Wherever the Back Porch Boys of Semmes, Earl Hudgins and Don Jenkins, show up with their guitars and harmonicas, there's bound to be some toe-tapping and singing-along going on.
And the pair showed up at a lot of nursing homes, senior centers, festivals and charitable events last year. They play their music for free at such places and events as convalescent homes and fundraisers; they generally pass the hat for tips at church luncheons or meetings and charge $50 an hour to play at private parties.
Last year, they played for residents at Murray House, for Covenant Hospice on Veteran's Day, at Tillman's Corner Center for Seniors, Ashland Place Nursing Home, The Brennity at Fairhope, Parkway Seniors' Foundation fundraiser, Mobile Nursing and Rehabilitation, Semmes Heritage Day, and many other places, some as many as 3 times.
"We find what we do very gratifying," Hudgins said, noting that sometimes, a nursing home patient will look asleep or inattentive, then suddenly, as the men begin to play, will pat his or her foot in time to the music.
Hudgins was born in Norcross, Georgia and retired from the U.S. Coast Guard after 26 1/2 years. He became interested in the guitar after signing up his son for lessons. His son's interest didn't last long, but Earl's did, and while in the Coast Guard, he played wherever he was stationed. He now plays both the acoustic guitar and harmonica, and vocally leans toward Johnny Cash and Jimmy Rodgers, even doing a little Rodgers-style yodeling on occasion.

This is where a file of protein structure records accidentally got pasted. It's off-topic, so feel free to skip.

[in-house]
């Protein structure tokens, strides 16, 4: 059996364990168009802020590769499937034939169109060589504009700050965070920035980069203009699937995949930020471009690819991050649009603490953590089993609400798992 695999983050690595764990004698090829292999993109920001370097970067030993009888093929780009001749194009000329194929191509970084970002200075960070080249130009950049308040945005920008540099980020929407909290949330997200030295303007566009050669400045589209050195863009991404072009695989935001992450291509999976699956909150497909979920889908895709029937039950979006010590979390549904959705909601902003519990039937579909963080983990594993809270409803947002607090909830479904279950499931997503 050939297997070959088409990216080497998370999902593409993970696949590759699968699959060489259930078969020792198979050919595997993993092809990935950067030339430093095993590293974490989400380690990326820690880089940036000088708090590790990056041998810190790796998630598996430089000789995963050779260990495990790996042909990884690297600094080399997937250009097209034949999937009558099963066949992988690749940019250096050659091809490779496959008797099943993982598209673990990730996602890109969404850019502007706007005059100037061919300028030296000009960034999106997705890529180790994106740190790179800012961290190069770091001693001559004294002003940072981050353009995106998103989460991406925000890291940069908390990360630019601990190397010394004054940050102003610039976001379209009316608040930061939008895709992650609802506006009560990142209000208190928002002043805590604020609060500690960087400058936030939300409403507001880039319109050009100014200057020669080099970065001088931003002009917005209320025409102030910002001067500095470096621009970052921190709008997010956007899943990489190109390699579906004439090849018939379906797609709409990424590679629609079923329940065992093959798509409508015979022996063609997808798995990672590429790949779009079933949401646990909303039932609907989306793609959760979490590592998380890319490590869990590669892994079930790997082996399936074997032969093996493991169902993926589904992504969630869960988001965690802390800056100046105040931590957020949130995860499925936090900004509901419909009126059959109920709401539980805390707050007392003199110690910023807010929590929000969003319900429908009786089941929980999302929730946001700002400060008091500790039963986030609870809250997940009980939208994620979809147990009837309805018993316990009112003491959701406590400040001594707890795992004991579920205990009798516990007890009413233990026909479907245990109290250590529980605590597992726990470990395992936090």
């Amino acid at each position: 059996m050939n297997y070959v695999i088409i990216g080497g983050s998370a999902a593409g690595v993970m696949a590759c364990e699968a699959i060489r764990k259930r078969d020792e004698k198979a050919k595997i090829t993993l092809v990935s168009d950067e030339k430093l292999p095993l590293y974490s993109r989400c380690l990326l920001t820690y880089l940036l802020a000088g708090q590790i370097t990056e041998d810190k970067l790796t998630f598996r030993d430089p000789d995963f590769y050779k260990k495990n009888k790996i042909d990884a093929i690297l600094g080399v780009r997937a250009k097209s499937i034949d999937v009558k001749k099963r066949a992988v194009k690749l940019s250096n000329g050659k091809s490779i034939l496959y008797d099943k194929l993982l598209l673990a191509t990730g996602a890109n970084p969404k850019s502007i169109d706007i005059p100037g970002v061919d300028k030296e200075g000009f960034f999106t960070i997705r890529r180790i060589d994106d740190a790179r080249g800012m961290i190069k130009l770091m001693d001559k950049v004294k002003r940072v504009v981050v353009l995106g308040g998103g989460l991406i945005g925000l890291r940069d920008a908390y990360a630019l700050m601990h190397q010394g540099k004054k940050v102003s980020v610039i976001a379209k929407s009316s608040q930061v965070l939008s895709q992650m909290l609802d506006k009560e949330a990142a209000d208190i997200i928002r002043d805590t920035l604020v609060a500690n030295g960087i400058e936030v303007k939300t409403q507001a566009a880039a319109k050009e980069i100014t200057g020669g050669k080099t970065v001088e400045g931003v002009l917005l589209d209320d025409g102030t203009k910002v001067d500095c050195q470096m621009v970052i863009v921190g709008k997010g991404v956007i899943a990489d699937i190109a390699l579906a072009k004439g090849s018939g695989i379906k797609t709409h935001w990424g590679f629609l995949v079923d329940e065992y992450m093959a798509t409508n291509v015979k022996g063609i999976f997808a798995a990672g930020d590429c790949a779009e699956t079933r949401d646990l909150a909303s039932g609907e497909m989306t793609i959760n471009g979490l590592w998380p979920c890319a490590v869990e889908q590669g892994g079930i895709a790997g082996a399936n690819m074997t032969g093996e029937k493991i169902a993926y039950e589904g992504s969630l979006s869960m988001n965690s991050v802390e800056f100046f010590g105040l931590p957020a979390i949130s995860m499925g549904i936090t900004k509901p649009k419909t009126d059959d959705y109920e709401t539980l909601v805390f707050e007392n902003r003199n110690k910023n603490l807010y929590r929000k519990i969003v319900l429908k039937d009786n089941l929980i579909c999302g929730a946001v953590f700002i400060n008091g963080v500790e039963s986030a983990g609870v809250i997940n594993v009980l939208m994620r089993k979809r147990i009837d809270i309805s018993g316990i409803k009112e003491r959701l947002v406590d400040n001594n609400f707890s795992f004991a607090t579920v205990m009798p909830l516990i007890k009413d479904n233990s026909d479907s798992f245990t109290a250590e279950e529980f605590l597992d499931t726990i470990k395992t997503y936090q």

Jenkins came to Mobile from Newton, Mississippi in 1981. He learned to play guitar at age 10, following along with his fiddle-playing grandpa and a group of fellow musicians. He has a cigar-box guitar he likes to show off sometimes. And he particularly likes folk music, rock and roll, country and blues.
The Back Porch Boys, who can be reached through Semmes Senior Center, 649-2010, are slowing down some on their charitable activities this year. They are working on a CD of 10 original tunes. One special one they are proud of is "Tail of the Dragon." Don Jenkins rides a motorcycle, and he said that one route that cyclists particularly like is one by that name at the North Carolina-Tennessee border. The stretch of road has about a dozen curves, and appeals to riders, he said. The CD should be finished sometime this month.
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